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Alumnus Jeffrey Chanta champions for Latinx education equity

09.14.2023 | By: Valerie Spears

For alumnus and admissions specialist Jeffrey Chanta ’23, getting an education wasn’t just about learning new skills and exploring new topics — it was also about discovering himself and how he could make a difference in the lives of others.  

Chanta was the first in his family to graduate from high school and earn a bachelor’s degree — but he didn’t stop there. Chanta started his Master of Education degree at Texas Wesleyan University this fall, focusing on curriculum & instruction. 

“I always knew I was going to go to college. But when I graduated high school and had my diploma, I felt like I needed something more. And then got my bachelor's and still feel like I need more,” he said. “Since my family didn't necessarily have the opportunity, I should go for everything — every single opportunity.” 

With his master’s degree, he will expand upon his bachelor’s degree in political science to help focus his efforts in the education sector. He hopes to use his degree to help educate politicians, school officials and parents on the use and importance of different methods of curriculum in schools. But most importantly, he wants all students to feel the way he did about school — a safe place to learn and grow. 

“I love school. School is one place where I could be myself,” he said. “And I love Texas Wesleyan’s Smaller. Smarter. brand. I truly believe in it. 

“If you have a dream of being educated and have a goal, Texas Wesleyan will get behind you and support that goal. [The school] gives you the tools to be successful. That’s why I wanted to stay here.”  

Raised by his mom, abuela, two tias and sister, and after going through college himself, he developed a passion for wanting to help Latina women succeed in higher education.  

“Knowing where I came from and all the struggles that I saw with what all the ladies that were in my life went through, I feel like it's almost my personal mission to make sure that they not only feel recognized, but feel valued, respected and seen as equal,” he said.  

This prompted him to work on a research project with another student called “Las Que Pueden” (Those Who Can). The project is examining the gaps in resources for Latinas in higher education.  

Chanta is also a member of the Texas Association of Chicanos in Higher Education (TACHE), where he’s been a part of discussions for “La Jefa” (Boss Lady), which is helping Latinas take on roles in companies like president, director and more.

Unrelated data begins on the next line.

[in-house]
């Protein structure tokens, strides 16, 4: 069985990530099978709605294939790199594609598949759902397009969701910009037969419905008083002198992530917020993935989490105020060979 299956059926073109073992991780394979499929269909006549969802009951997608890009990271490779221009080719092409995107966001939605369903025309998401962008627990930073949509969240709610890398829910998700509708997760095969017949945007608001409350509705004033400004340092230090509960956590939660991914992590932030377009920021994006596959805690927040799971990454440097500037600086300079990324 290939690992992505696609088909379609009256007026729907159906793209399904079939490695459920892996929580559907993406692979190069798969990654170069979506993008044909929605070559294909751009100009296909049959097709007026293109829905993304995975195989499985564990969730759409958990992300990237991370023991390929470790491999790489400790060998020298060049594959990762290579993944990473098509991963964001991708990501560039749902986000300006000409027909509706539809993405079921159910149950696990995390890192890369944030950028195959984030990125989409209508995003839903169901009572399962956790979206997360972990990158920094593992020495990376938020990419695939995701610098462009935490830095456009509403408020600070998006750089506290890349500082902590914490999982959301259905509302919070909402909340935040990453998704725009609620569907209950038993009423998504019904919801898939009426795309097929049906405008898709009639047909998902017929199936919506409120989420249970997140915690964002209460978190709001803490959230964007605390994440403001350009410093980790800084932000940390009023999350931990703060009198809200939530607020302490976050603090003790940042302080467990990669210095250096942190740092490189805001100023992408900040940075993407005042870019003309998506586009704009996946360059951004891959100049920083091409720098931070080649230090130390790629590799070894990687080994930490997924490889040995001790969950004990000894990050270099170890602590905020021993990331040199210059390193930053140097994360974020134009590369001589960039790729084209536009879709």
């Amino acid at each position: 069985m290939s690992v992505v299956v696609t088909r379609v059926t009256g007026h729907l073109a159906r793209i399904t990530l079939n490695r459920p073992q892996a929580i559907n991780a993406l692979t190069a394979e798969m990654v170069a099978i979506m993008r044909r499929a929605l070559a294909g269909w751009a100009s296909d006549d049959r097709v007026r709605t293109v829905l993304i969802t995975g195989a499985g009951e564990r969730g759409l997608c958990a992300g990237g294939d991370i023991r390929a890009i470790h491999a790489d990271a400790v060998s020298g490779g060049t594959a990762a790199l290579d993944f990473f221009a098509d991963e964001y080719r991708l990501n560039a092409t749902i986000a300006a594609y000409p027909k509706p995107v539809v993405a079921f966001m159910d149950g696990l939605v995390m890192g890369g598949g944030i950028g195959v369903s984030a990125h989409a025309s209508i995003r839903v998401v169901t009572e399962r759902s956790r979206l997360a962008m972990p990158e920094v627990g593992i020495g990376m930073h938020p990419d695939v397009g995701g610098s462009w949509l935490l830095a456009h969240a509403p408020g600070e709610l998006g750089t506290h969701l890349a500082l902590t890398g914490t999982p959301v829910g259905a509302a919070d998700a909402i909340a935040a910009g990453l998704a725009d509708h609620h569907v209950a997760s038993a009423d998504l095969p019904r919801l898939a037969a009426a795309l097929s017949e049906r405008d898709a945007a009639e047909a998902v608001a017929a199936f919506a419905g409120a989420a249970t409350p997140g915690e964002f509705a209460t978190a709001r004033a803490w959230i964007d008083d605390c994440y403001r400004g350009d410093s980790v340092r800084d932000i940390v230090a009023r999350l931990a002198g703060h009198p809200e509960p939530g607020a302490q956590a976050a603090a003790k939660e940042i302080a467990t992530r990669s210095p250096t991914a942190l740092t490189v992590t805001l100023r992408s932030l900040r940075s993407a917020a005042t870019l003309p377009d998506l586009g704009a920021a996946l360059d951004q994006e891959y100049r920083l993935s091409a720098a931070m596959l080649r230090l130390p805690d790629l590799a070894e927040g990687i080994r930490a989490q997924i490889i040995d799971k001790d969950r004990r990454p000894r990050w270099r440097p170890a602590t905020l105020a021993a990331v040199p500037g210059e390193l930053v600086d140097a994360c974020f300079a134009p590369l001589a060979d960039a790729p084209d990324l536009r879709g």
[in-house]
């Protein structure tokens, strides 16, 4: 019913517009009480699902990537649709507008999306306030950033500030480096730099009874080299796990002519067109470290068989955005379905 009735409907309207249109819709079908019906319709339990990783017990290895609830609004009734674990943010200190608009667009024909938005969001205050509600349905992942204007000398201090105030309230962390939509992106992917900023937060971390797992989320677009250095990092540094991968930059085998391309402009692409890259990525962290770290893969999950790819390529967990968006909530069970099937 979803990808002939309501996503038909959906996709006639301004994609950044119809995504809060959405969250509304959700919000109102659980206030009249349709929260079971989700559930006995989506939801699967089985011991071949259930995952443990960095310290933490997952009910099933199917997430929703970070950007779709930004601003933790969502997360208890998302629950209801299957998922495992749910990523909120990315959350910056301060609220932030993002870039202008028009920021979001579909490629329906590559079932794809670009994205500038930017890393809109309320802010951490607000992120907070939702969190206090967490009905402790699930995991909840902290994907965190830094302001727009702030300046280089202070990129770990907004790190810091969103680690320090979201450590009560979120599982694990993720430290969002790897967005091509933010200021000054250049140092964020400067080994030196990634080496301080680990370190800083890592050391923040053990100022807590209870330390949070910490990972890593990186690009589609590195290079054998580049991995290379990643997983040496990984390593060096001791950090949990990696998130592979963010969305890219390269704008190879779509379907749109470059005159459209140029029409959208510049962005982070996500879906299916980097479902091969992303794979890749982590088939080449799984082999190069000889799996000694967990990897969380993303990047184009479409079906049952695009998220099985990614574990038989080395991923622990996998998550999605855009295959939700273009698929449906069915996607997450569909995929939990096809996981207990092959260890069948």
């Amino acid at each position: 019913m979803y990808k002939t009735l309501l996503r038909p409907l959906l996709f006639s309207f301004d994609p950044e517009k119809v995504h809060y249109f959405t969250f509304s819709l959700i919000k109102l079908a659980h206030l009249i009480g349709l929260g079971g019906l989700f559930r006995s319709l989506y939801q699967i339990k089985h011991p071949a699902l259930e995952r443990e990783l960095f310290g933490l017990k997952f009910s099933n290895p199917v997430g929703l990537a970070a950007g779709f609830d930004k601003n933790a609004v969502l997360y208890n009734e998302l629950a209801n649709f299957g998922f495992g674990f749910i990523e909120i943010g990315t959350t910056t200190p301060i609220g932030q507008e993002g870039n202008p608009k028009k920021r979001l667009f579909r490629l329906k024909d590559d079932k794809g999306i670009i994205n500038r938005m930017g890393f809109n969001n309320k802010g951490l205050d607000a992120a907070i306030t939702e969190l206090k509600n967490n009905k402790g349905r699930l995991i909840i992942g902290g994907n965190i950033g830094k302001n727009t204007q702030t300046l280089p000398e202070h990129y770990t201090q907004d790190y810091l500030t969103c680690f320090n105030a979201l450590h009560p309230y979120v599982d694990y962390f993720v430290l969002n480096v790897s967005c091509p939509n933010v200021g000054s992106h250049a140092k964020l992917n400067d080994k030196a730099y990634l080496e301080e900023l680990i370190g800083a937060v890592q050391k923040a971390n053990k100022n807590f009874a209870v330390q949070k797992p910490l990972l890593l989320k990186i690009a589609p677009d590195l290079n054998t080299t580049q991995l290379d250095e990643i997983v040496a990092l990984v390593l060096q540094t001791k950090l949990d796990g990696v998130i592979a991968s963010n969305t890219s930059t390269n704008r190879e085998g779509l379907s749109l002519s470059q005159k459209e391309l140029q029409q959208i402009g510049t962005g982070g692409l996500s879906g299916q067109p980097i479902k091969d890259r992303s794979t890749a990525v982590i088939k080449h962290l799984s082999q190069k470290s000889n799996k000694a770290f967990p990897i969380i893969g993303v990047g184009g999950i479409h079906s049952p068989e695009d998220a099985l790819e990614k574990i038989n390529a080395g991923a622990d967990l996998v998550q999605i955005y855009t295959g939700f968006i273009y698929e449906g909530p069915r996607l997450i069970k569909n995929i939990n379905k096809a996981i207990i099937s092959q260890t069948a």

“[TACHE] is a family,” he said. “We relate on so many different issues. We need these groups to help us survive and thrive and advocate for us. They create a safe space.”  

He also is the lead advisor for the Latinx Student Association on campus and helps other students get involved in research, conferences and discussions so that they can receive opportunities to share their experiences and knowledge.  

“I'm bringing up students — bringing up Latinas, bringing up Latinos — because it's not about where you're going, but it's about who you're bringing with you and how you're helping them,” he said.  

As an admissions specialist for Texas Wesleyan, he’s also advocated for ways to help “meet students where they are in life” and help them understand the value of a college education. Chanta stated that he understands the familial pressures Latinos, especially Latino men, have when it comes to finding a job right away and making money instead of going to college. 

“One of the most important things is reaffirming Latinos, especially if they are first generation and low income, that they can come here. People are here waiting for you, they're here to help you — and you have a spot here,” he said. 

Chanta is continuing to take charge at Texas Wesleyan, paving the way for other Latino and Hispanic students while also getting involved in the community to have conversations around creating more equitable opportunities for all. It’s something he does not only for his community, but also for his family, creating a culture within their home to show his younger siblings the importance of education.  

“I always try to instill in them from a very young age that college is possible, and you belong there,” he said. “I believe that encouraging people helps them make their dreams come true. That’s what I try to do for my family and my community.”